A pulmonary embolism (or PE) is a serious medical condition where a blood clot blocks one of your lungs. All the symptoms can range from mild to severe and are life-threatening. Common symptoms include chest pain, shortness of breath, and fever. Although not all people who experience these symptoms will develop a PE, it is important to see a pulmonary doctor if they persist. You must recognize the warning signs at the initial stage and seek medical attention if you have any. To avoid serious health problems, early diagnosis and treatment are key.
What is Pulmonary Embolism?
Your heart pumps oxygen-rich blood to all parts of your body. The blood is oxygenated in the lungs and then back to your heart. Blood flows from your heart to your lung via your artery through your pulmonary arterial.
A pulmonary embolism is a physical condition in which a blood clot becomes lodged in an artery that runs from the heart to your lungs. The blood clot can block normal blood flow.
A pulmonary embolism is dangerous if the clot is large or many smaller clots block the artery and can lead to serious health problems such as damage to your lungs or low blood oxygen levels. You may also experience damage to other organs due to the lack of oxygen.
A deep vein usually causes pulmonary embolisms in the legs. This is called deep vein thrombosis by doctors. This happens when blood cannot flow freely through your legs due to prolonged standing, such as during long flights or drives. This could also occur if you are on bed rest following surgery or an illness.
The signs of pulmonary embolism can vary depending on the extent of your lung involvement, the size, and type of clots, as well as whether you have any underlying heart or lung disease.
Here are some of the most common symptoms:
- Shortness or no breath. This condition is usually sudden and often worsens with exertion.
- Heart attack symptoms. It is usually felt when you inhale deeply. This can often stop you from taking deep, satisfying breaths. It can also feel when you cough, bend or stoop.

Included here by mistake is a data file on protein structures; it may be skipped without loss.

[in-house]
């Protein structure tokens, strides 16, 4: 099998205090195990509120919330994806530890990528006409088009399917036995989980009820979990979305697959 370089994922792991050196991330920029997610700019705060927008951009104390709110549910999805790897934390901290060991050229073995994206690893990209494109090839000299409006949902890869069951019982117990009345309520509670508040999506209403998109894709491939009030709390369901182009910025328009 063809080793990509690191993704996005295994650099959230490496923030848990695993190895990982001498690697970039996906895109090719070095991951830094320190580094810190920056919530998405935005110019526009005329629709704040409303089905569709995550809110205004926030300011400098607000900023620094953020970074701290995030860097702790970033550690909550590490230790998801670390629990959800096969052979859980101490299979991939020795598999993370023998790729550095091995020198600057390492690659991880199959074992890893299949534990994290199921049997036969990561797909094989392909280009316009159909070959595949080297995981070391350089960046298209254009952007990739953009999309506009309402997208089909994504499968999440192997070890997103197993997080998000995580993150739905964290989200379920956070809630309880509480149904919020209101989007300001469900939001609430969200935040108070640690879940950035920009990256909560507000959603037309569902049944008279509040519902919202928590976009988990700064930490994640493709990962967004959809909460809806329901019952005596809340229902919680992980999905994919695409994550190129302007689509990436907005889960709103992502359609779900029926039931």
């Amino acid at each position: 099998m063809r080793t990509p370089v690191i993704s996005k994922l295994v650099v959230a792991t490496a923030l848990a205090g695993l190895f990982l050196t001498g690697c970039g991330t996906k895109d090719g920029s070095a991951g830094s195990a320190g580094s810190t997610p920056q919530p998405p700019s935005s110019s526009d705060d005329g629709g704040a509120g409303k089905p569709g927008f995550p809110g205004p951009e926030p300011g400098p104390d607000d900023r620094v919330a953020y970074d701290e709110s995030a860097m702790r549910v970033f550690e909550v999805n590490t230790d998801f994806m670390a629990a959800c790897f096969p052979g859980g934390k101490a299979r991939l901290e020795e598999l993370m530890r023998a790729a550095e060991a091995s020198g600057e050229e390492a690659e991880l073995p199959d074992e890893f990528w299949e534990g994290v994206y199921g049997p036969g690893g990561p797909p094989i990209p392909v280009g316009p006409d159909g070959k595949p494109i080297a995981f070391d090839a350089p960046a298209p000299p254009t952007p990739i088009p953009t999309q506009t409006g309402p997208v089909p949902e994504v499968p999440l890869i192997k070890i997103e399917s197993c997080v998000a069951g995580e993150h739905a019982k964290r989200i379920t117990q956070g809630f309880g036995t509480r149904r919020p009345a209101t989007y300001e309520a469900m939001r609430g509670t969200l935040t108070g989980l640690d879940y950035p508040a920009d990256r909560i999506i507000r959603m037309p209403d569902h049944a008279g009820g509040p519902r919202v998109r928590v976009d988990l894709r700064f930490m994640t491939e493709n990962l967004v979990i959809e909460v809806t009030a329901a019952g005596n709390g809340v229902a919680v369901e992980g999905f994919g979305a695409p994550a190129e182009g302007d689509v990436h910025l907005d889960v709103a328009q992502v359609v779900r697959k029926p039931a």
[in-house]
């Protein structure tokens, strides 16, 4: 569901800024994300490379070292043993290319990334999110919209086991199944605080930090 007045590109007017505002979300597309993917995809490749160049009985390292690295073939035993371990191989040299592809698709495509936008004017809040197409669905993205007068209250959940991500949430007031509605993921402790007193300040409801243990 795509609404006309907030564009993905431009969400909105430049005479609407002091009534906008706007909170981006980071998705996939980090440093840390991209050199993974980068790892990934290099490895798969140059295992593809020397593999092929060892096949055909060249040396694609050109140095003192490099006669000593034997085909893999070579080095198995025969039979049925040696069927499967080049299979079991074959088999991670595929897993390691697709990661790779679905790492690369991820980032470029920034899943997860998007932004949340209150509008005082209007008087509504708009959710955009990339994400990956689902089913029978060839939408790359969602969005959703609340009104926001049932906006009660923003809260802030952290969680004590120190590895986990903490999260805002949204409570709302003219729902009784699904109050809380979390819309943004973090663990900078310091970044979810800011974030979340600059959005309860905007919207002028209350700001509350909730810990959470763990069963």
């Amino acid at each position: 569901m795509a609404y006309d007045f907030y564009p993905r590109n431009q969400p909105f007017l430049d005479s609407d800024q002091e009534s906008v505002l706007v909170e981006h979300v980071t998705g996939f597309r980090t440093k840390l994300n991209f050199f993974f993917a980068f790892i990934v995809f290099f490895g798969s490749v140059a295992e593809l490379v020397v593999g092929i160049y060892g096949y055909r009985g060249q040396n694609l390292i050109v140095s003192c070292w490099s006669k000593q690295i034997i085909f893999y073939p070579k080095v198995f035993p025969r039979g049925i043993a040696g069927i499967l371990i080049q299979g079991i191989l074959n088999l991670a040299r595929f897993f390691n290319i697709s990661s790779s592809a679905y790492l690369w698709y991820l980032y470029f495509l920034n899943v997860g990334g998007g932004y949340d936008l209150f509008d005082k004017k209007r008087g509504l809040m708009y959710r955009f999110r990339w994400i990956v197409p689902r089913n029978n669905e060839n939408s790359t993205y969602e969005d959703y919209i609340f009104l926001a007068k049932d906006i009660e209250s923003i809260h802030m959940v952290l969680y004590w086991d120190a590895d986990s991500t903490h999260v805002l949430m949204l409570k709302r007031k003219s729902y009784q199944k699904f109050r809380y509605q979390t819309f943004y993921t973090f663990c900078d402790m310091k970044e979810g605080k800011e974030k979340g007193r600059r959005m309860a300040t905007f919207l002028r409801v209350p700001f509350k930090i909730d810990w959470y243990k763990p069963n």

- A cough. Bloody or blood-streaked vomit.
You may also experience the following symptoms and signs when you have pulmonary embolism:
- Rapid or irregular heartbeat
- Dizziness and lightheadedness
- Excessive sweating
- Deep vein thrombosis that causes leg pain, swelling, or both.
- Cyanosis: Clammy skin or discolored skin
Pulmonary embolism is when a clump, usually a blood clot or a clump, gets stuck in an artery in your lungs. This is known as deep vein bleeding (DVT), and it occurs most often in the deep veins in your legs.
Multiple clots can be involved in pulmonary embolism. Each blocked artery may cause blood loss and lead to the death of portions of the lung. This makes it harder for your lungs and other organs to supply oxygen. This is called pulmonary infarction.
Sometimes, blood clots can cause blockages in blood vessels.
- Fat from the marrow is a long broken bone
- A portion of a tumor
- Air bubbles
How to Prevent Pulmonary Embolism
To prevent a PE, you should stop blood vessels from becoming clots. This is especially true in case you have been on bed rest for a serious illness or surgery or if your flight was long.
Here are some things you can do to lower your risk of developing dangerous blood clots.
Doctors call these anticoagulants. These anticoagulants prevent blood clots from forming. Your doctor may prescribe them while you are in hospital for surgery. Your doctor might ask you to continue taking them after you return home.